But the middle class bag lady in me will not be denied. The storage spaces at school continue to be stuffed with things we might one day use. When I first arrived at Woodland Park to teach the 3-5 class, there was a room at school called the "office" that I shared with the Pre-3 teacher. She, a far more orderly person than me, would occasionally complain about my habit of bringing in stuff we might one day use without first considering where it would be stored, but for the most part it was not a stretch to continue to call this room our office. When I took over the Pre-3 job a couple years later, parents almost immediately began to comment on the condition of the office. "Your office is messy, Teacher Tom," they would say, "Would you like me to help you organize it?"
After a few months of that, I began to refer to the room as the "work room." That simple act of re-branding dramatically reduced the number of comments for quite some time, but as I continued to bring in junk we might one day use, there was once more a surge in offers of help.
That's when I accepted. During one of our annual all-hands-on-deck school cleanings, I turned matters over to a series of four able parents who tossed things, organized things, labeled things and generally made it look like an "office" again. I did enjoy the results on a cosmetic level, but I didn't enjoy the pressure I felt to maintain it, nor the constant searching for things that had been organized by someone else. I'm sure it's a surprise to no one that it wasn't long before every spare inch again became filled with things we might one day use.
So two years ago I took the inevitable step of re-re-branding the room, giving it the moniker of "storage room." No one offers to help organize it any longer and while Isak's mom Leslie did one day idly mention that it looks even messier than usual, it was a comment without judgement.
I've come to the understanding that there is something in my personality that needs spaces like this and since my spouse has evicted the bag lady from our home, it's inevitable that she would take up residence elsewhere. I know that others peek into the storage room and shudder, but each morning when I walk into that room, all I see are possibilities. There is something about a room stuffed with potentially useful junk that gets my creative juices flowing. Not only that, but this habit of mine is one of the reasons we can run a program with some 40 or so kids on a monthly curriculum supplies budget of under $150.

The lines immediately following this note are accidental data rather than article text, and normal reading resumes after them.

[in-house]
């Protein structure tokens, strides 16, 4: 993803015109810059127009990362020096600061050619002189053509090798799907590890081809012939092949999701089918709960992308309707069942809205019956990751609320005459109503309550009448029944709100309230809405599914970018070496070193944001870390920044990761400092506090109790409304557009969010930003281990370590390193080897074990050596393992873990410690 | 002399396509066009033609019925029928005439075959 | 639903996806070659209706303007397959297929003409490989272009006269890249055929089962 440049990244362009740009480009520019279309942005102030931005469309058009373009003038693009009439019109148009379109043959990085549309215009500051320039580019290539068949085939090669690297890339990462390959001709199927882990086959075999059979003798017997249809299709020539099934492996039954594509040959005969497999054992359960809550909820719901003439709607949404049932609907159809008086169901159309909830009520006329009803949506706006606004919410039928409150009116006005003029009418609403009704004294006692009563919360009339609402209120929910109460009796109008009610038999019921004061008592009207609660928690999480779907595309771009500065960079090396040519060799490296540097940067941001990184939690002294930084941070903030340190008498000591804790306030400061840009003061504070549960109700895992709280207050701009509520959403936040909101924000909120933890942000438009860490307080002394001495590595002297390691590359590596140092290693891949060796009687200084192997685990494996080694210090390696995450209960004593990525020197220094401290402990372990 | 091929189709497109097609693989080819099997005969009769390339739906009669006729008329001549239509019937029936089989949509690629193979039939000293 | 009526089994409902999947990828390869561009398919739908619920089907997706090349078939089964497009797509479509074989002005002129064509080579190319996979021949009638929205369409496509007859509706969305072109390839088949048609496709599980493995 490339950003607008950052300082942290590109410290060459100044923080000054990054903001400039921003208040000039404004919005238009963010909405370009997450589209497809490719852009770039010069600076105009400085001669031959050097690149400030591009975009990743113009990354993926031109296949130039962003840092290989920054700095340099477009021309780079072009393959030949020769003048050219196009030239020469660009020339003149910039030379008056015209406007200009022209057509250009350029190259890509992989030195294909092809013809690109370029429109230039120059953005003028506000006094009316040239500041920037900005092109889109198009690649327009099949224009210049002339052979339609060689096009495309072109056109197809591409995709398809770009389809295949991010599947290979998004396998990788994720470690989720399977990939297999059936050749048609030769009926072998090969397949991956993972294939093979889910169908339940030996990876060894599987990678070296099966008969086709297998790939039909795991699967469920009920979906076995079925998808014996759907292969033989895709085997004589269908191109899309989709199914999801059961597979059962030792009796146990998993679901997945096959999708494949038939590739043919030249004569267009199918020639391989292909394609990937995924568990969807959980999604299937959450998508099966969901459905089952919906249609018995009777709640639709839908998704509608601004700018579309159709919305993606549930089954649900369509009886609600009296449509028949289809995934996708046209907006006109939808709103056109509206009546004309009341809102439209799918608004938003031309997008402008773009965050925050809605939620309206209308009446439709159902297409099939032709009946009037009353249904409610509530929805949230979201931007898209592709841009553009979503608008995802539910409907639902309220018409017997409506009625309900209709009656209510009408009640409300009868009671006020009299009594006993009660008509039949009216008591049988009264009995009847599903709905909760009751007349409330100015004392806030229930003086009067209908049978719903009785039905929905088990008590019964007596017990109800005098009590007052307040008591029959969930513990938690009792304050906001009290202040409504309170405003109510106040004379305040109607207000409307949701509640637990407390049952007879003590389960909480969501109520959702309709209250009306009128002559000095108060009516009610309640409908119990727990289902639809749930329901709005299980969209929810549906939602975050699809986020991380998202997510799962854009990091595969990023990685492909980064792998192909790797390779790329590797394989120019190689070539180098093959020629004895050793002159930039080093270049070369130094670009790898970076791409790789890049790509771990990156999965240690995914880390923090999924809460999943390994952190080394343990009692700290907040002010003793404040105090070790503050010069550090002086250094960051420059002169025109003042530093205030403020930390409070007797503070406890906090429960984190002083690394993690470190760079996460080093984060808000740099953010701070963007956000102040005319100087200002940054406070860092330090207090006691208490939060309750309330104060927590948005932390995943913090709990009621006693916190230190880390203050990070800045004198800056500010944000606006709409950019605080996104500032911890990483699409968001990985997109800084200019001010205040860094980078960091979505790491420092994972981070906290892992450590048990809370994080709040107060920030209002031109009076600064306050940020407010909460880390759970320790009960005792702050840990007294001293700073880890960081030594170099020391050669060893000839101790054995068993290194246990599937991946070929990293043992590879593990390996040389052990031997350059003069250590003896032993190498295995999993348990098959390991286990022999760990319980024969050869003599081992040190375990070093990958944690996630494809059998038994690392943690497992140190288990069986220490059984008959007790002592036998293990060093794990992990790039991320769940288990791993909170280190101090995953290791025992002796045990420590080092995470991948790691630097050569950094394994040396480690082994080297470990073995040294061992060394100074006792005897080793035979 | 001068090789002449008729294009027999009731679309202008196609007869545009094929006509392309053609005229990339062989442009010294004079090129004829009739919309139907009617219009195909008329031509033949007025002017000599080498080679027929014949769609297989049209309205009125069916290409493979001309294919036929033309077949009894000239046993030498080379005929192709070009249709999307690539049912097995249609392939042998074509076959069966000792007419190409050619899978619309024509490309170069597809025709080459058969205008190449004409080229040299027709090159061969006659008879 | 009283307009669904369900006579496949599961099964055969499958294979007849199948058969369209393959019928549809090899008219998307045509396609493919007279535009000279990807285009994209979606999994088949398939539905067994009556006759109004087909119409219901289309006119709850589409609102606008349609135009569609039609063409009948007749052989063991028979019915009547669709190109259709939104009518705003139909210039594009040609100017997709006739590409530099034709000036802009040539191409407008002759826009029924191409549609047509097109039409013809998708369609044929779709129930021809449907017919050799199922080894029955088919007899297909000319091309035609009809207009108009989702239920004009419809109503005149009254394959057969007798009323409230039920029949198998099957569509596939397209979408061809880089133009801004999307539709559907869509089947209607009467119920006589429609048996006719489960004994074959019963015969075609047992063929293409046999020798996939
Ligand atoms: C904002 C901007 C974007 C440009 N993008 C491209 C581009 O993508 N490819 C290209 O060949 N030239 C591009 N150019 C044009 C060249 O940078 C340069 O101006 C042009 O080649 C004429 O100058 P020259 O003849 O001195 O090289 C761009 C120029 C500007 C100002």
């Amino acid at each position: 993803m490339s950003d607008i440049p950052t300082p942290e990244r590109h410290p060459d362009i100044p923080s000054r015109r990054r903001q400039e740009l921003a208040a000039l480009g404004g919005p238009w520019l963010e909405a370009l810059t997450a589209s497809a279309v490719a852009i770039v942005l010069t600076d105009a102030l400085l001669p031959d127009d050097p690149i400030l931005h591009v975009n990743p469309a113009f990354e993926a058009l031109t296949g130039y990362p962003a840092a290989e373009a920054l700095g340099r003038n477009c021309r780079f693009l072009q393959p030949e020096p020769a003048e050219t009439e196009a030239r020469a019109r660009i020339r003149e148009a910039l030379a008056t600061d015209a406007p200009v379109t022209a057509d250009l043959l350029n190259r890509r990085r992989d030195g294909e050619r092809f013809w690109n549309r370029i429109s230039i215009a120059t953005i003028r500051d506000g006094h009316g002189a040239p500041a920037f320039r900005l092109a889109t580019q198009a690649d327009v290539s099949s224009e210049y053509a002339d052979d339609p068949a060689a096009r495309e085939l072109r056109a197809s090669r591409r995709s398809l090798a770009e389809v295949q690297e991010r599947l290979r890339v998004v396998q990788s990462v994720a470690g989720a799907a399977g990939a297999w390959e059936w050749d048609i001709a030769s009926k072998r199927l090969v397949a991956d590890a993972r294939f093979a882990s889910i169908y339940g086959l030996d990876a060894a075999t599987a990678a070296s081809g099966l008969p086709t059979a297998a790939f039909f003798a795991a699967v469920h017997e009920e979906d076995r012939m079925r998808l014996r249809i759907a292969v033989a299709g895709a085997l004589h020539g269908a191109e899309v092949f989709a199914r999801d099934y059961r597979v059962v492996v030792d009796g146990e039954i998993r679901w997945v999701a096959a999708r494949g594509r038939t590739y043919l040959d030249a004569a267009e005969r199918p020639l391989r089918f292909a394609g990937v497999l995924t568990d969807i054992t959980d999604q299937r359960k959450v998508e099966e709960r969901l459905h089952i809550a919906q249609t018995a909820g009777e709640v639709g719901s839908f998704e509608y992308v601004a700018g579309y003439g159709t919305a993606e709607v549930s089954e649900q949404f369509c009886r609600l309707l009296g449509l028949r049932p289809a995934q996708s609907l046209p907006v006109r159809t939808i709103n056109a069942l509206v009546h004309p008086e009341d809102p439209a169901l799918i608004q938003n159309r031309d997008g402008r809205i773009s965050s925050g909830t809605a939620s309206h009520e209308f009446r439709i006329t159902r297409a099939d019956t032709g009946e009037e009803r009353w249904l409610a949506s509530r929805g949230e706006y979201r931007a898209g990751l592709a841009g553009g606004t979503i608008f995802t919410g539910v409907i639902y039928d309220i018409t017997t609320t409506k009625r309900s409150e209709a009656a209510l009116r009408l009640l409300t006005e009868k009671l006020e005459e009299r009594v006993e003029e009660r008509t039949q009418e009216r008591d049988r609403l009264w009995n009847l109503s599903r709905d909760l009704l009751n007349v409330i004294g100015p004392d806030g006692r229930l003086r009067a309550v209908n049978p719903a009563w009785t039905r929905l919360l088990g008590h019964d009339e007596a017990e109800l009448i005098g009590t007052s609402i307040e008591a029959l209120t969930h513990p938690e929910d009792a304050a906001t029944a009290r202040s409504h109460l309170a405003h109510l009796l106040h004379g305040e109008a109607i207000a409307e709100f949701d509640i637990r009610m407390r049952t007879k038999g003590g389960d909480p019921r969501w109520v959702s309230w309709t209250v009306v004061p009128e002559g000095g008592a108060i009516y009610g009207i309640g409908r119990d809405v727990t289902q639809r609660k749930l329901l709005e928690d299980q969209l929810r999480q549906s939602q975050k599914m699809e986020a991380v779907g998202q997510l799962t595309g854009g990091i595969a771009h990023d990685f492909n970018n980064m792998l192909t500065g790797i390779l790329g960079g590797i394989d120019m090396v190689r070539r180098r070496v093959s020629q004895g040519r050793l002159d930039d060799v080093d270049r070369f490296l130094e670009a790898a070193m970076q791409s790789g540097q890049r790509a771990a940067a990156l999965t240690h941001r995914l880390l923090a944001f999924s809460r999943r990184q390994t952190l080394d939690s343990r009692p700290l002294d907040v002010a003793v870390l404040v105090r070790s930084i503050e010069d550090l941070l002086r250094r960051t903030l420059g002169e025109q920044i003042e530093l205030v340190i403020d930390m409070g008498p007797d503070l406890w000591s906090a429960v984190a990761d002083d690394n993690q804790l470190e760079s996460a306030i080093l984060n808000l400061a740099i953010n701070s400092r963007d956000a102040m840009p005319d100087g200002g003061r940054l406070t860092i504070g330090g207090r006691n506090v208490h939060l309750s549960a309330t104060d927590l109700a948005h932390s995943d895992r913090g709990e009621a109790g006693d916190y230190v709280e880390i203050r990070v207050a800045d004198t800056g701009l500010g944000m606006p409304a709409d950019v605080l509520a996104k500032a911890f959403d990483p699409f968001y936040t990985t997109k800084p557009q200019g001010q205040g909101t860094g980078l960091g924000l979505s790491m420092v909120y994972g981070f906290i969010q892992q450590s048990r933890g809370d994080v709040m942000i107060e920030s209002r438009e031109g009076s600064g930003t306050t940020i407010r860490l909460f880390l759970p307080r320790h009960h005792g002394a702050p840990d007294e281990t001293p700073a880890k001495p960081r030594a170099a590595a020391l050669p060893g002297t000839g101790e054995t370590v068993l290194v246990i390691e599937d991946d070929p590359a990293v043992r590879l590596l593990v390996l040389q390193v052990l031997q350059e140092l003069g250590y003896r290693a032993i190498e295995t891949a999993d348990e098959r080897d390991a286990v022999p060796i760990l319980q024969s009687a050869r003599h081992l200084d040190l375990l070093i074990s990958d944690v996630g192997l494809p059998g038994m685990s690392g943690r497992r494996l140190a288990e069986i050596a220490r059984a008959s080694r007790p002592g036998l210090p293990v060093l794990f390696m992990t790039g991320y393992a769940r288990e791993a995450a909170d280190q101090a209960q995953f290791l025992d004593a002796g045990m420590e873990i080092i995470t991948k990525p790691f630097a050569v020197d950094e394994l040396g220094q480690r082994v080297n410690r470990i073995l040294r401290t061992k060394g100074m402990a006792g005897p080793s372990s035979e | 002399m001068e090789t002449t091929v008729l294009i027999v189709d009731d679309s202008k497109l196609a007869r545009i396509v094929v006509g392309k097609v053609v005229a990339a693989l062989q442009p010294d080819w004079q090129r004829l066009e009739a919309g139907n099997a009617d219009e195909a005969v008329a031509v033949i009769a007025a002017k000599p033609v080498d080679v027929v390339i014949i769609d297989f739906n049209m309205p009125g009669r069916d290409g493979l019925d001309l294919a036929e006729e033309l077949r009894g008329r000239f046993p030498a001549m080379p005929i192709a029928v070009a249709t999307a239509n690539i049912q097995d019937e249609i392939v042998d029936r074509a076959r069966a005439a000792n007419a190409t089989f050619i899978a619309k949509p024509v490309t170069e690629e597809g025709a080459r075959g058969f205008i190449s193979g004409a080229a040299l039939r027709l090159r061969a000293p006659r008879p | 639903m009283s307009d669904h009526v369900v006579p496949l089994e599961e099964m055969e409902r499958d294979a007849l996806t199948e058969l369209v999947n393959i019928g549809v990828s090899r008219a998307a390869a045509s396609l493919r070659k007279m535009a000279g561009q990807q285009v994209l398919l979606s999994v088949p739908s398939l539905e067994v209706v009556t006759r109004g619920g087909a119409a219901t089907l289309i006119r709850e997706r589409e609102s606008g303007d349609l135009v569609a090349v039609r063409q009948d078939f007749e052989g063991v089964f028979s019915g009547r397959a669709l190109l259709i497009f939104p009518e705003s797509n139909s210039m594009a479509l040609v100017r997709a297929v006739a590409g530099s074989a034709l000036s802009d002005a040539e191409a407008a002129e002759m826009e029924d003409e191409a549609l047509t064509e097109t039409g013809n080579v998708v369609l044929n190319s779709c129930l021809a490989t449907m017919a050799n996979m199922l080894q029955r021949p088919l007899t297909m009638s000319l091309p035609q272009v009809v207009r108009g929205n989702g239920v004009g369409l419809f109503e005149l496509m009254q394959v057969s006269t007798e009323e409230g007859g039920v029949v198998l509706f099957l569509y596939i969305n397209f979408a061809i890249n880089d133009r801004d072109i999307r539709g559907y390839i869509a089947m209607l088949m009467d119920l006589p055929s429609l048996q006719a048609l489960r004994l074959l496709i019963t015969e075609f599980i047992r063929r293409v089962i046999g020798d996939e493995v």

And eventually my eyes will fall onto something that I've been simply storing for 8 years and decide we're either going to use this crap or throw it out. A case in point are a set of 10 large arches of wood, probably 4 feet long, to which are attached long strips of gauze dyed in stripes of blues and greens. They have eye screws and cord across the top, telling me that they were designed to hang from a ceiling and were probably used either as part of a dramatic production or an art installation. I've been shifting those things around for a long time, only occasionally getting one out for the kids to drive through as a "car wash."
A few weeks ago I brought 3 of them into the outdoor classroom and challenged the parents working out there to figure out what we could do with them. This is what they did:
The dye has since washed out in the rain, but I think they add something magical to our sand pit. They move and billow with each light breeze and create "rooms" within the sand pit and around the water pump.
Inspired by this, yesterday I added a couple more of them to our inflatable kayak set up.
We called them waterfalls, but I think they functioned more as mood-setters than anything else. It may not be evident due to my typically poor photography, but they really set the stage for our boat, "jet ski," and fishing hole.
Sometimes the day comes when the junk I might use one day actually gets used. Who knew?